Silly carpets and the light switchers- investigating prime and square numbers

This is just a short post about a very simple idea I did with my yr2 class a long time ago when I was still a class teacher. It sort of follows on from my previous ‘ hooray for an array’ post. It was a way of children investigating prime and square numbers. Our class carpet was made from carpet tiles.  We were learning area by counting squares. I had a few spare carpet tiles….not quite sure why. So I showed them that with some numbers like  8 you could make a sensible (rectangular) carpet, and some numbers like 9 you could even make square shaped carpets. But some numbers, like 11, no matter how you tried,  you could only make a silly carpet that was very long and very thin. There was something about the notion of the class trying to fit onto a long thin carpet, one behind the other, that the class found hilarious- and with squared paper quickly found all the squares and primes to 50. Made a great maths display. Hardly an original investigation, but I hope an interesting context that your children will enjoy doing.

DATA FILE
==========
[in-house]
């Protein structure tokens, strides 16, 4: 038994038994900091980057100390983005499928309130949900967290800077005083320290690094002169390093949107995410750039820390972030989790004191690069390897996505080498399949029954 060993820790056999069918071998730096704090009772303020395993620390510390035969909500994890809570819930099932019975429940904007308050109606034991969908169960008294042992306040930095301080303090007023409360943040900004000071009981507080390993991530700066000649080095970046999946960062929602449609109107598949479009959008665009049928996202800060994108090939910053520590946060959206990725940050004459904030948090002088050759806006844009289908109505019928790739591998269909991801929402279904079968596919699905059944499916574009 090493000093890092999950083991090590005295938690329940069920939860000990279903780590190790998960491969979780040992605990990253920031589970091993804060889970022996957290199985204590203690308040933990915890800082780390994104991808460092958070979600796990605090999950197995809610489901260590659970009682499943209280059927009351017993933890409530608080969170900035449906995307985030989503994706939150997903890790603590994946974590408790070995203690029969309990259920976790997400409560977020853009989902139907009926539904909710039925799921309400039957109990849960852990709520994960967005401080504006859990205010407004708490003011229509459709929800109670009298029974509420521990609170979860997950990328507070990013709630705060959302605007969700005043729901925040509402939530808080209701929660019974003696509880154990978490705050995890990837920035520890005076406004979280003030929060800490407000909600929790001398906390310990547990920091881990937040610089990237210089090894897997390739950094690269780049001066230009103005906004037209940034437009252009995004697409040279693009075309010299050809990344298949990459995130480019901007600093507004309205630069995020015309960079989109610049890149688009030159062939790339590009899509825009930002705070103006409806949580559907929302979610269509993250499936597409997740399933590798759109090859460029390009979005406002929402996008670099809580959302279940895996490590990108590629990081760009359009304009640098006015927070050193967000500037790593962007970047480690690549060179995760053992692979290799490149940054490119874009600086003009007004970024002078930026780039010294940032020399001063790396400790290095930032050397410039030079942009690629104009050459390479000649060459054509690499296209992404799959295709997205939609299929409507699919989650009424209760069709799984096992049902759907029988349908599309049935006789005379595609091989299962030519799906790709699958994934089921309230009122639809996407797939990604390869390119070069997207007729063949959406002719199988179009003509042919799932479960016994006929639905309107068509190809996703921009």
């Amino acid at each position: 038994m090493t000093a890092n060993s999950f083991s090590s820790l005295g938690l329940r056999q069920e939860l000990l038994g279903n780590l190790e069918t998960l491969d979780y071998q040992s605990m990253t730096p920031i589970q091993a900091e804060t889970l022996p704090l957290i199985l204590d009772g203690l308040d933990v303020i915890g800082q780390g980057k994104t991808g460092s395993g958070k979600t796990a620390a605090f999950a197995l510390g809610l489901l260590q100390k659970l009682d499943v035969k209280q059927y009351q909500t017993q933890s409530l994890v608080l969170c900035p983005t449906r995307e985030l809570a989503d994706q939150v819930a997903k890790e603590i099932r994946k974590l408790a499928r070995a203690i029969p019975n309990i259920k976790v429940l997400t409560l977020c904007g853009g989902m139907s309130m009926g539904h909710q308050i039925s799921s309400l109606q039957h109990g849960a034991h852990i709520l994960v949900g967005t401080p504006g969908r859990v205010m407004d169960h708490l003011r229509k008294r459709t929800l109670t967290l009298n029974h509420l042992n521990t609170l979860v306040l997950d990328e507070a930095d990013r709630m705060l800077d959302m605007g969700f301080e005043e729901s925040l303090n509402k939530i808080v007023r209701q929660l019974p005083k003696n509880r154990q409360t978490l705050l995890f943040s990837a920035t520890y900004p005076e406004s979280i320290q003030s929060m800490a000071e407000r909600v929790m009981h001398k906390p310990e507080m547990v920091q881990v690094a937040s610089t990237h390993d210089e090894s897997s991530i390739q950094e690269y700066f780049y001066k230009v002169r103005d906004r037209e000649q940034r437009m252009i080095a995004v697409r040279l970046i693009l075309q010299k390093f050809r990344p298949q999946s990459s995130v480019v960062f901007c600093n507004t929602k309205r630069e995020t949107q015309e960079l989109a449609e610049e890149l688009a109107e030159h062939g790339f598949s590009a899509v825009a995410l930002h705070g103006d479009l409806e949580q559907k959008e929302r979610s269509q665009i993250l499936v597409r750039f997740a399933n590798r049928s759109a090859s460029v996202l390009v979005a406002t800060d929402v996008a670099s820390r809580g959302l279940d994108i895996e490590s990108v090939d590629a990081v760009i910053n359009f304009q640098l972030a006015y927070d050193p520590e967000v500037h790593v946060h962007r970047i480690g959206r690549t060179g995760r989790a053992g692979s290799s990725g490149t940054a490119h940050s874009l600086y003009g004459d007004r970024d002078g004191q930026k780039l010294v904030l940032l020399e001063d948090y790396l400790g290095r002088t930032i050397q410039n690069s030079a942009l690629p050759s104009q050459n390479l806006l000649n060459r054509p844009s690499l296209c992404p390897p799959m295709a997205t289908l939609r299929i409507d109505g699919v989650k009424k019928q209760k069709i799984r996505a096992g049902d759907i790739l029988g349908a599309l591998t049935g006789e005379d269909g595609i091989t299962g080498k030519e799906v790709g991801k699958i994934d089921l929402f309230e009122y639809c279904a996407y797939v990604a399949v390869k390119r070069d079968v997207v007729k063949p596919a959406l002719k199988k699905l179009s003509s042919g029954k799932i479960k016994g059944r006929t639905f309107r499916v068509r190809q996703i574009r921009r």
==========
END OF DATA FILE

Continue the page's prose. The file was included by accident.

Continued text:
For older children (upper ks2, secondary, adults) here’s an interesting problem. With primary children I’d use something like two coloured counters or paper cups for them to model this- basically anything that could be used to indicate if a switch is on or off. The problem starts like this…..

There is a long corridor in school with fifty light switches- numbered 1-50.  There are 50 pupils also numbered 1-50. All the lights are off, so pupil number one helpfully goes along the corridor and flicks every switch on.

Pupil number two,comes along and thinks- what a waste of electricity, I’m going to flick all the switches for lights that are multiples of two. So she turns off lights number 2,4,6,8 etc.

Pupil number three comes along and wonders why some lights are on and some off. She  flicks every third switch ( so if it were on she flicks it off and if it was off she flicks it off).

Pupil four flicks every fourth switch, pupil 5 every fifth and so on, until finally pupil number 50 just flicks switch 50.

At the end of this, how many lights are left switched on? Which ones? Why these?

I will post the solution tonight, but the title should help a lot!

Silly carpets and the light switchers- investigating prime and square numbers